Porn addiction

While porn is a hotly debated subject, many people believe that engaging in moderate porn viewing can be a healthy and normal part of a person’s life. In fact, according to a YouGov survey, at least 8% of respondents reported watching porn two or three times a week and had no trouble controlling their viewing. However, if things get out of hand and lead to a porn addiction, significant problems that may interfere with everyday life can arise.

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What is porn addiction?

Porn addiction is characterised by an inability to control the urge to watch porn. This compulsion may interfere with every area of your life such as work, school or relationships and you may begin to lose interest in activities previously enjoyed.

Pornography is by no means a new phenomenon but the easy access to porn through the internet is fairly recent and can pose significant problems, particularly for children or young teens who may not understand what they are watching.

In some cases, the urge to watch porn may be so severe that an individual will engage in pornography in inappropriate places such as work, which can have significant implications on their career or even incur legal problems.

How do people become addicted to porn?

Behavioural addictions, such as gambling, the internet, or porn, are associated with the rush of chemicals the person feels during the activity. These chemicals, such as dopamine, cause intensely pleasurable feelings, but the ‘high’ doesn’t last. This means they need to watch more porn to achieve the same feeling they once did.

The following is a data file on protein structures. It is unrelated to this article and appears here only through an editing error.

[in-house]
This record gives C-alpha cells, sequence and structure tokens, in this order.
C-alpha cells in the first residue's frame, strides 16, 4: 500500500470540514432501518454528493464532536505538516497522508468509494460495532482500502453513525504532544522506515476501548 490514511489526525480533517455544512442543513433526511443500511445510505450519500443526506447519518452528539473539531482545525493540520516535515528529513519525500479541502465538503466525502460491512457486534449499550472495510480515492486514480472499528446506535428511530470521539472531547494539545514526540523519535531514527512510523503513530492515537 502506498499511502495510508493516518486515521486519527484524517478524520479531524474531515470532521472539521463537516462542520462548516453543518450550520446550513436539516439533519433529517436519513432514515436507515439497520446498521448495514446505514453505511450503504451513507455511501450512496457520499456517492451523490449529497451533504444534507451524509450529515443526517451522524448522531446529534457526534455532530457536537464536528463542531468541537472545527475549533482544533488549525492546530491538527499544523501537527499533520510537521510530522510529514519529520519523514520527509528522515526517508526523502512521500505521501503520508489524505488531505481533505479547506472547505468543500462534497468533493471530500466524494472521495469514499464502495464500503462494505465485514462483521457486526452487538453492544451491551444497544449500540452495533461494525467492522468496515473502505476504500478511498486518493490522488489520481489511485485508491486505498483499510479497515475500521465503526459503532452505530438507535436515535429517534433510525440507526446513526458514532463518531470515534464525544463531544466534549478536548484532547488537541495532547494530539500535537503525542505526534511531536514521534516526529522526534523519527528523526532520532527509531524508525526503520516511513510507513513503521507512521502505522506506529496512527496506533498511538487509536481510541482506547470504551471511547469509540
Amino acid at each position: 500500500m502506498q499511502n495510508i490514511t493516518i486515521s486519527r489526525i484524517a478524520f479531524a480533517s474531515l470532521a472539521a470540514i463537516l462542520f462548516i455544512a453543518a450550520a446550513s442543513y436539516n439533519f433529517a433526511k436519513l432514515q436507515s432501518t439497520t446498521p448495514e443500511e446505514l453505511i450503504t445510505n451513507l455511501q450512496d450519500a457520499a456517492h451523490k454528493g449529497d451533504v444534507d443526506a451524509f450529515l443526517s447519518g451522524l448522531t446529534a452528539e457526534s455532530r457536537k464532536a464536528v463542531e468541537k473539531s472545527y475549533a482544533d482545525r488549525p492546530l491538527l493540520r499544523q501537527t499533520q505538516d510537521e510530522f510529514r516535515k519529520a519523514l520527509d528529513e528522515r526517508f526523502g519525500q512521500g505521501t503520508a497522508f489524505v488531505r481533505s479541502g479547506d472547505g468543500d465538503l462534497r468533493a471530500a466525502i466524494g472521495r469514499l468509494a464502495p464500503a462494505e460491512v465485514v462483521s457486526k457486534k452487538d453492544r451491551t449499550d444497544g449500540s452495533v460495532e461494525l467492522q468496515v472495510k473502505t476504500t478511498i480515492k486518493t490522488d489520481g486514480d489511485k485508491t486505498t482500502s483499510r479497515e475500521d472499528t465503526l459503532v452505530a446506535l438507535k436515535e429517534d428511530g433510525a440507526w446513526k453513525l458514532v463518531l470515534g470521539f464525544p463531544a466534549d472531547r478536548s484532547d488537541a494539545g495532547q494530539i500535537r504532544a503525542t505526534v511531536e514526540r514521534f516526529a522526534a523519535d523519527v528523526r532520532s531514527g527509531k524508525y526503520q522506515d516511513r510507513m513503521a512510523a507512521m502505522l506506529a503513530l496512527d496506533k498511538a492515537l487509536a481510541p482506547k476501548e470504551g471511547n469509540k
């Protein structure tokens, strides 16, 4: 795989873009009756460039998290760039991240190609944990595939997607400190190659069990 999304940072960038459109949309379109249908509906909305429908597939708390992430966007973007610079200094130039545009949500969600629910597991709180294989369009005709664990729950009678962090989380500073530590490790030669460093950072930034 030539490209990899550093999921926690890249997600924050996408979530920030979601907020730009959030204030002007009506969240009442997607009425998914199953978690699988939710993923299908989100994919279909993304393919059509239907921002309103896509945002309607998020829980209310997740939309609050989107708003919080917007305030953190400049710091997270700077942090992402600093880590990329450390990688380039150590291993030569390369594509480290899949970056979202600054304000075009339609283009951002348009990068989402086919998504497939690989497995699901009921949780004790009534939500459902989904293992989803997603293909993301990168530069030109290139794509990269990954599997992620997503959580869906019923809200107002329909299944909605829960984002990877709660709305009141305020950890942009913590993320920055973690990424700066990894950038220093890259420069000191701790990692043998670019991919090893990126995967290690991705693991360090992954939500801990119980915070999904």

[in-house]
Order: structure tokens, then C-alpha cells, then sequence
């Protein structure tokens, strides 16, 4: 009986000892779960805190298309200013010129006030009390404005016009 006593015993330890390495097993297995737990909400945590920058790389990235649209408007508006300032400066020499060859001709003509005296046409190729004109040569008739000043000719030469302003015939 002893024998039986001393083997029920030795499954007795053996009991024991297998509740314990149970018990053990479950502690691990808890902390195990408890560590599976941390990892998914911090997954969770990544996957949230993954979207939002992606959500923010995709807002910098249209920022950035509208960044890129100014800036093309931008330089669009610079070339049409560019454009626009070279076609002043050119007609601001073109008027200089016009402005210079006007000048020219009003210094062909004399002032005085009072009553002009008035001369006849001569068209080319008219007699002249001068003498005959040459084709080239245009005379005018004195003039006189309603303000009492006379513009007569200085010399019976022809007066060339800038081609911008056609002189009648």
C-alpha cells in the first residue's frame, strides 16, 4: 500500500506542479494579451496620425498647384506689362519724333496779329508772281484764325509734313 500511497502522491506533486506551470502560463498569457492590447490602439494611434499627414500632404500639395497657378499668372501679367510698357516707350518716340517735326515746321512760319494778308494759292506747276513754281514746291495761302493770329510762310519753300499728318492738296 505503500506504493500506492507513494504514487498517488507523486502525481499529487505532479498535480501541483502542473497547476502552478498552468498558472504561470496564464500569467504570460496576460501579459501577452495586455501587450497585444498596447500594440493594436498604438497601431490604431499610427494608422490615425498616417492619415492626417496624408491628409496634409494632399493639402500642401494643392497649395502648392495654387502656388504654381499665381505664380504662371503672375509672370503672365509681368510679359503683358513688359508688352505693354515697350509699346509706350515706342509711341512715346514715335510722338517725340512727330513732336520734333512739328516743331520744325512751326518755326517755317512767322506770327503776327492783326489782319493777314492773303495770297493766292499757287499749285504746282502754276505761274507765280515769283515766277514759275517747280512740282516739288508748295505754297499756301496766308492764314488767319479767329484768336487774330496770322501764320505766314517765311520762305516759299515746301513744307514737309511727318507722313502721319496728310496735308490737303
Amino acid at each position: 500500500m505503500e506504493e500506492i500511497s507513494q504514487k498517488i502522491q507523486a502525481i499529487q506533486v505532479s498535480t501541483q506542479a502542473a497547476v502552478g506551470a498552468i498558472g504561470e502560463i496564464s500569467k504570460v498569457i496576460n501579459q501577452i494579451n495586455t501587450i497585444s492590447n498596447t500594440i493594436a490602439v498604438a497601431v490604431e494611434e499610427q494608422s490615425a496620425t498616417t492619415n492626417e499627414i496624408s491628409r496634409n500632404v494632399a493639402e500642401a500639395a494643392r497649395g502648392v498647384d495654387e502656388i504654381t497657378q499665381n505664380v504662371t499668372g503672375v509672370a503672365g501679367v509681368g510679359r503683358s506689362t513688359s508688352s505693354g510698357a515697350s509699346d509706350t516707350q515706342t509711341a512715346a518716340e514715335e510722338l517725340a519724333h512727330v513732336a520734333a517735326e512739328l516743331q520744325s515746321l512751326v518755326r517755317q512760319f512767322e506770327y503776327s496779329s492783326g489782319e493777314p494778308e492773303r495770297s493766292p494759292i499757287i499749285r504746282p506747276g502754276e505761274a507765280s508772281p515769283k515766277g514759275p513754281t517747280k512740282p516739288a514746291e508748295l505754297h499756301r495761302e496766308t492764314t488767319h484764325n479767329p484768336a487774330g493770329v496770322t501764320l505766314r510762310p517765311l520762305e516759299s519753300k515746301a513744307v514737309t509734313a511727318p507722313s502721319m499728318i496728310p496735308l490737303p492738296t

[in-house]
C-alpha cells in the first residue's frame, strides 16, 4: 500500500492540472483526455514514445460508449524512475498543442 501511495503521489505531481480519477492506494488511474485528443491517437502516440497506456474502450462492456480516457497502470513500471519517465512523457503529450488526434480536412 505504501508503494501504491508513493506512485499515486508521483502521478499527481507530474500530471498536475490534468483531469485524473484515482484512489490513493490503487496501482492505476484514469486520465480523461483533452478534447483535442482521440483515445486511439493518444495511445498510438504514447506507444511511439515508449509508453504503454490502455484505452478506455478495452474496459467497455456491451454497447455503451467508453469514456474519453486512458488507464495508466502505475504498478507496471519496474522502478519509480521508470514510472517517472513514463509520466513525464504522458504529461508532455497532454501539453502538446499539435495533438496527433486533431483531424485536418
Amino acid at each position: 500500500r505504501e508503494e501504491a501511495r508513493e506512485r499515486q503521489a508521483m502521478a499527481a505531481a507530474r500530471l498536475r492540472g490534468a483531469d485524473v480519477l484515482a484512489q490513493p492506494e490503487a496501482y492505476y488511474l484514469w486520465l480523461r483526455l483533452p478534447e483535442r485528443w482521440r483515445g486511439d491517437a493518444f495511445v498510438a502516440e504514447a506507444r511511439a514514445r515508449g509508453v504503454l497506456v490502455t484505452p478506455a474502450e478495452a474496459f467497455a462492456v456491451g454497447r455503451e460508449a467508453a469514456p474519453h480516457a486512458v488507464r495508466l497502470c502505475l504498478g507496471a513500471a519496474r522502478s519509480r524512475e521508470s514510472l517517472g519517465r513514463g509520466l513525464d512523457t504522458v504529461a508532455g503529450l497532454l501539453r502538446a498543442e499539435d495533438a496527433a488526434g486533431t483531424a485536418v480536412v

For many people, the root of porn addiction lies in mental health. You may be dealing with unresolved mental health problems such as depression or anxiety, or perhaps you have a history of trauma or neglect and you use porn to help escape temporarily from those negative emotions.

Porn addiction can start to develop when a person feels low, stressed, lonely or depressed. The activity may initially fill a void, but when it becomes out of control, it actually causes further problems. It’s common for individuals living with porn addiction to feel shame or guilt after watching porn, which can lead to additional mental health issues such as depression or anxiety.

Unfortunately, the nature of addiction means that by the time you recognise the problem, it’s likely to have already taken hold, making it extremely difficult to give up.

Recognising a porn addiction

Just watching porn, even regularly, doesn’t mean you have an addiction if it’s within your control. However, if your porn use feels out of your control and you do it compulsively, this could indicate a problem. Indicators of porn addiction can include:

  • You crave porn a considerable amount of the time
  • You increase the amount of time spent watching porn
  • You feel shameful after watching porn
  • You spend many hours watching porn
  • You isolate yourself due to watching porn
  • You have neglected responsibilities or previously enjoyed activities to watch porn
  • You feel you need to watch porn before having sex
  • You know that porn is causing problems in your life but you continue to watch it anyway
  • You have tried giving up watching porn but you were unable to